Wednesday, March 16, 2011

Confessions: On Needing Appointments to Write

First confession: It is a daily struggle (for me and for many, many other writers out there) to fit everything in and have any downtime at all. Consider: sleeping, showering, day job, exercise, shopping, cleaning, writing, blogging, social networking (Twitter, Facebook, and GoodReads), planning promotional efforts … oh, and reading to keep up with my mystery “industry.” And talking to my husband. And keeping up with my friends and family.

However, this is not a whine-blog. The above list is also not to fool anyone into thinking that I actually DO it all. I do three-quarters of it—and which three-quarters varies on any given day, though I’ll grant you that sleeping, showering, and the day job are non-negotiable. My point is that I have learned enough about myself to know that some things—even those most important to me—won’t get done with regularity unless I am accountable to someone else.

Second confession: I’m a Type-A, competitive, overachiever. If I’m given a goal, I need to beat it. If I know someone’s counting on me or expecting something from me, I am a failure if I don’t deliver. Given that, what’s a self-aware woman to do when she’s not getting her writing or exercising done as regularly as she really actually wants to?

You got it: set appointments.

I don’t mean schedule appointments in each day to write, because I’m a natural-scheduler, and I’m usually bogged down by the huge to-do list I carry around in my head. I mean appointments, and here’s the trick, with other people. Hire a personal trainer to make sure I show up and work out. Find a writing buddy and have a weekly meeting. Nothing motivates me like the shame of showing up and either wasting someone’s time or not having delivered what I said I would.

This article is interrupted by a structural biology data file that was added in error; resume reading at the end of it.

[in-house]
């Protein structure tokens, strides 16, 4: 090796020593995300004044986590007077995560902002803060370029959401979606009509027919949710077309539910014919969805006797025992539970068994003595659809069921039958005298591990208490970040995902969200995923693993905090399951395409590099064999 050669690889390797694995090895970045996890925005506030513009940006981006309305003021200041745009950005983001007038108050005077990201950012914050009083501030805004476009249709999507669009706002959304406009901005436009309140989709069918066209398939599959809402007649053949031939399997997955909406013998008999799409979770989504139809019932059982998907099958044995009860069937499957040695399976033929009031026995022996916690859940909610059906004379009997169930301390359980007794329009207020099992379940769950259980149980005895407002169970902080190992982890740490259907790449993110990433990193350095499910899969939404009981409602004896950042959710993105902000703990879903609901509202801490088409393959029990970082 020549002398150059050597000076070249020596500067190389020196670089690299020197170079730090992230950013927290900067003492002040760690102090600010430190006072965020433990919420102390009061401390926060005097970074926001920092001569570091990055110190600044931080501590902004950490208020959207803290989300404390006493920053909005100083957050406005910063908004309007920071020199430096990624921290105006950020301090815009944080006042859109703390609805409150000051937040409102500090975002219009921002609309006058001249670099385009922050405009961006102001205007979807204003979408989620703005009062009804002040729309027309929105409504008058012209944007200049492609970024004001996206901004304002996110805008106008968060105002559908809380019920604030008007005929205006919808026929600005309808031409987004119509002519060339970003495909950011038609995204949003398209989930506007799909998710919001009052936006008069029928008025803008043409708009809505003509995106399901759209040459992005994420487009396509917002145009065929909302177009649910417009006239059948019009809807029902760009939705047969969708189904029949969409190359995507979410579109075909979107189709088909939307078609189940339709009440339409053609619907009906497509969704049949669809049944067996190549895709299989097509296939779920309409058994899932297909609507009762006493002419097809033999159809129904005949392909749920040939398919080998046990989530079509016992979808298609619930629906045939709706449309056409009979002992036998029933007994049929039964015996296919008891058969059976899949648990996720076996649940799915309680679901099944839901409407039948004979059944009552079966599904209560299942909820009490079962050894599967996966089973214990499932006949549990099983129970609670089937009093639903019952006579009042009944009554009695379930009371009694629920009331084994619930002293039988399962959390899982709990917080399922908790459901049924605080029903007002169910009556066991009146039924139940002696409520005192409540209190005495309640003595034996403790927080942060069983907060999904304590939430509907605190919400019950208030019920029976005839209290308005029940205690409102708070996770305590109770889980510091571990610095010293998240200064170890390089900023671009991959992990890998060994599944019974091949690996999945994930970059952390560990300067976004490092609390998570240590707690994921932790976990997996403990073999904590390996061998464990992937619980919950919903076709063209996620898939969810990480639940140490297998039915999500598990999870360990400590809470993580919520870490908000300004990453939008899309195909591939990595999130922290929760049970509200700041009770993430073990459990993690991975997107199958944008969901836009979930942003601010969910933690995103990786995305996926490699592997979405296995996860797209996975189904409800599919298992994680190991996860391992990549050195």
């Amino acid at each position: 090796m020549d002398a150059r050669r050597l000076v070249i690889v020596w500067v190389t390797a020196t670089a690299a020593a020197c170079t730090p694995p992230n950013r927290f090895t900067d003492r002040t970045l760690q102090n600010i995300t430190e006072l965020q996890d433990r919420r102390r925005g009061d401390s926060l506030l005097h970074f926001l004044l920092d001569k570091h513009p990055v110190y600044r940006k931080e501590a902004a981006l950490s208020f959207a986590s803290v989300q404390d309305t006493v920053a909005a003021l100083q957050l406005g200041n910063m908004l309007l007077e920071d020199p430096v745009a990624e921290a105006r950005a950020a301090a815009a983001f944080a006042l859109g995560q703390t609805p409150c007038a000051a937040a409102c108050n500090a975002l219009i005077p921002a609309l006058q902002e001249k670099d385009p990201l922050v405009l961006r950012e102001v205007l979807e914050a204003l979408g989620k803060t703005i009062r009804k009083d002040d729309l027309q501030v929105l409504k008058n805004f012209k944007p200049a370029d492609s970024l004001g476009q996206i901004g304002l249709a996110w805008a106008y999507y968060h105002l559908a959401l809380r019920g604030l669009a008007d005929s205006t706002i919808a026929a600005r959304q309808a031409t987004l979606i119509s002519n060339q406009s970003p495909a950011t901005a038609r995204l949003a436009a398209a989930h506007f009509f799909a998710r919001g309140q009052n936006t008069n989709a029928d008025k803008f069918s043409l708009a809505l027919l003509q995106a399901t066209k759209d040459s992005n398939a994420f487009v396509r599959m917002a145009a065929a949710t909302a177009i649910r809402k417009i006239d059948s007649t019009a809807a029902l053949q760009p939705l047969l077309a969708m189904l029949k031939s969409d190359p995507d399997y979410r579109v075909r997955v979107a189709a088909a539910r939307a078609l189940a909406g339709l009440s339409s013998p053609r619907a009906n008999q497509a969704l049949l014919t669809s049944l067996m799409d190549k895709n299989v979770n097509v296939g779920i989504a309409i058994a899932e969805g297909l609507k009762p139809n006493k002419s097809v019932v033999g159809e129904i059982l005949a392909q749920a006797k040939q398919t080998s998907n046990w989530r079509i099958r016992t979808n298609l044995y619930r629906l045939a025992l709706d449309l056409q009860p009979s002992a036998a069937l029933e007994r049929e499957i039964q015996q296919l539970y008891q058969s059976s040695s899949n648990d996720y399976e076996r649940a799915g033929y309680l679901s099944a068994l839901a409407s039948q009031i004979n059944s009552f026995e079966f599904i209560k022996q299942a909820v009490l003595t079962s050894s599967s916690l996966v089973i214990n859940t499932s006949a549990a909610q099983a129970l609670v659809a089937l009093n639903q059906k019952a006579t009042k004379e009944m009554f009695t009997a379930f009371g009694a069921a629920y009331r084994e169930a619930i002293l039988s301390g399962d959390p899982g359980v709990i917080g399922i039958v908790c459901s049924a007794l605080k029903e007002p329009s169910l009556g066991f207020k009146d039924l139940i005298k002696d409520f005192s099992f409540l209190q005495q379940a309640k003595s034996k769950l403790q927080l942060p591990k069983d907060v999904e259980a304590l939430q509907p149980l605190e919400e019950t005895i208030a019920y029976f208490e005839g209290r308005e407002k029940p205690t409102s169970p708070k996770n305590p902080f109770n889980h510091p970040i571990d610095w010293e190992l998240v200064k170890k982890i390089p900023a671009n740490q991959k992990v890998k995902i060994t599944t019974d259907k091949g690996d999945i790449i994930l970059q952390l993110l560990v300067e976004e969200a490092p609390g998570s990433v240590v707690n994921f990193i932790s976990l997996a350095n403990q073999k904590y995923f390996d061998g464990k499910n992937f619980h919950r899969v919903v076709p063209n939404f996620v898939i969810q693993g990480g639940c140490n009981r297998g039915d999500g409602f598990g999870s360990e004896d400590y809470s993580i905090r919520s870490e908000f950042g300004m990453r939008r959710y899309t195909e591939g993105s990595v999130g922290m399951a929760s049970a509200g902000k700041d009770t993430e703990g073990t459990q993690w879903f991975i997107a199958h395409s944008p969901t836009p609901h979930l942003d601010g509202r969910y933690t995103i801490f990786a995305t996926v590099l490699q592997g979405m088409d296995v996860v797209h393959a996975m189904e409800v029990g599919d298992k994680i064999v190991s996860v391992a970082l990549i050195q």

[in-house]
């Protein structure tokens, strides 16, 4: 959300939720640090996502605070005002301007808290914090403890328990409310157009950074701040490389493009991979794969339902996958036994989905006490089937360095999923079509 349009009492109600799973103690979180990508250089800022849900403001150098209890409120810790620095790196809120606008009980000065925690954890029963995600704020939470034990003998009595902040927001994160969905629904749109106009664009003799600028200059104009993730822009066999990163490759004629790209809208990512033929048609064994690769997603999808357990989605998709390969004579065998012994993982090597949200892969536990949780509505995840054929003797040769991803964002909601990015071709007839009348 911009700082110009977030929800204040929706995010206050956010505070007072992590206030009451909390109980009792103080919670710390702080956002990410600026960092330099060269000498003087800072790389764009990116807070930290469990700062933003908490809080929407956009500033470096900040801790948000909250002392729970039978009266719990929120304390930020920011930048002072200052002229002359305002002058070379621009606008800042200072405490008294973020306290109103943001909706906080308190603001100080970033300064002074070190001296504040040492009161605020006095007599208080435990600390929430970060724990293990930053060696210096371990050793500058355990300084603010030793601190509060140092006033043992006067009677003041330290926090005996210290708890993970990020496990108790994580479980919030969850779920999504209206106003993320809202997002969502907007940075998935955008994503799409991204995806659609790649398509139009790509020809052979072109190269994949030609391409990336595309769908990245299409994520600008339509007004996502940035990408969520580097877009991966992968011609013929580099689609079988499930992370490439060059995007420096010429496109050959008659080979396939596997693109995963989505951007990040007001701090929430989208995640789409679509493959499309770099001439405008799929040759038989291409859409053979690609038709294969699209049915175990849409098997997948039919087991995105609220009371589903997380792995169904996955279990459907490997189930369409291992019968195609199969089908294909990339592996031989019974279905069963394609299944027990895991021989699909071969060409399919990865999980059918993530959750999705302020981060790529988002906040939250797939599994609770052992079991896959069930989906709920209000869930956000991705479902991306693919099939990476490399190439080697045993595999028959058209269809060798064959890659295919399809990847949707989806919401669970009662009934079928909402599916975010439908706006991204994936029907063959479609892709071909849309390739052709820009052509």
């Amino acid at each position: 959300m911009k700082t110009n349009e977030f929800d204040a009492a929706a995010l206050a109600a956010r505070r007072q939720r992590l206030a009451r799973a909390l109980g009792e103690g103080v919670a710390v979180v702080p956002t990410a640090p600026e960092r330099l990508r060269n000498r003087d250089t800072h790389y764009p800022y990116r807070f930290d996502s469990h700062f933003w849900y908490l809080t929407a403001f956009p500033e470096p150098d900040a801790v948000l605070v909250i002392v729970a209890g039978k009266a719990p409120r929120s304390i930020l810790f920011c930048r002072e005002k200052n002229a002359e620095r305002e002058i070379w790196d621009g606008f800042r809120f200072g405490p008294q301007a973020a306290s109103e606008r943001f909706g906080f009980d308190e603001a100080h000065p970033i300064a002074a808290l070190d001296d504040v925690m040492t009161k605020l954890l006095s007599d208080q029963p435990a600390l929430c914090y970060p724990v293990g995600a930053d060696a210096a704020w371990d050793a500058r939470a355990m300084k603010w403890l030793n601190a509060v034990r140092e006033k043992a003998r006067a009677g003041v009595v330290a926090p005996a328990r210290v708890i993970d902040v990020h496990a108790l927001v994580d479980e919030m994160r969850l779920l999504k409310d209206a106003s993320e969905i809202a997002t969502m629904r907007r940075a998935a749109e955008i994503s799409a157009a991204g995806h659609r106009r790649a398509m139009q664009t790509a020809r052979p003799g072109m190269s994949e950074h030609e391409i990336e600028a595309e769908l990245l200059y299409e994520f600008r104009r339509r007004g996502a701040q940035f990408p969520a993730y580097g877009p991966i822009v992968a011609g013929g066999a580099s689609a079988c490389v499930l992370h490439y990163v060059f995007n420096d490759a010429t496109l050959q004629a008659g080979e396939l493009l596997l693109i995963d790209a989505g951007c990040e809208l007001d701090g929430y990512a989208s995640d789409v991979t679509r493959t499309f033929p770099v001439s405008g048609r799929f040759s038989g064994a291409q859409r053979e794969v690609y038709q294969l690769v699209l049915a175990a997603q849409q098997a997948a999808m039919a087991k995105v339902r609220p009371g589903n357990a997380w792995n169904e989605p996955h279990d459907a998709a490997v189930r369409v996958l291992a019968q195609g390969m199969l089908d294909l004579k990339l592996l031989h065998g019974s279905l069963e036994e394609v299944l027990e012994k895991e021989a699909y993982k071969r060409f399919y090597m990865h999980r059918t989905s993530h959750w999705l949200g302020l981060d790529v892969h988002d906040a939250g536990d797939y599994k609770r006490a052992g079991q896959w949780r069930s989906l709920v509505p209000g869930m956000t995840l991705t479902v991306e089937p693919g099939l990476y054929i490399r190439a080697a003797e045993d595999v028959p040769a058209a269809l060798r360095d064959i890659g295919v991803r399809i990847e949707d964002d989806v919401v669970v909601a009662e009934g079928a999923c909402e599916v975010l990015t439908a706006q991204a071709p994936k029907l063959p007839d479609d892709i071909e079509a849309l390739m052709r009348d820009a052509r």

Hey, they’re my psychoses, and I like them. I say, whatever works, so long as I’m writing….

9 comments:

  1. Writing group challenges work for me too. Something about that public commitment, I hate losing face by coming up short.

    ReplyDelete
  2. Great advice, Tammy. Too often we put everything else ahead of the most important task of all: writing.

    ReplyDelete
  3. It's really a constant struggle, isn't it, Sandy?!

    ReplyDelete
  4. Those are some great ways to make yourself accountable, Tammy! I too find that appointments I've set with myself don't seem to carry the same kind of importance as those I set with others...must figure out why that is.

    ReplyDelete
  5. morganalyx, I think it's because you and I believe our own excuses!

    ReplyDelete
  6. It's a daily struggle, and sometimes it's overwhelming. But it's my choice of the way to live. I could drop writing, promotion, and many of the things associated with it, but I won't. Those are the fun things. As you said, a few are essential to the rest, so they stay. But I intend to keep running in circles till I drop.

    ReplyDelete
  7. Right there with you, Ellis! I probably won't stop wondering why I'm crazy enough to try to do it all, however.... :-)

    ReplyDelete
  8. It's a good tip because we *are* less willing sometimes to let others down compared to ourselves. Plus, it's motivating. And, it's nice to get dinner out of a meeting to trade pages.

    ReplyDelete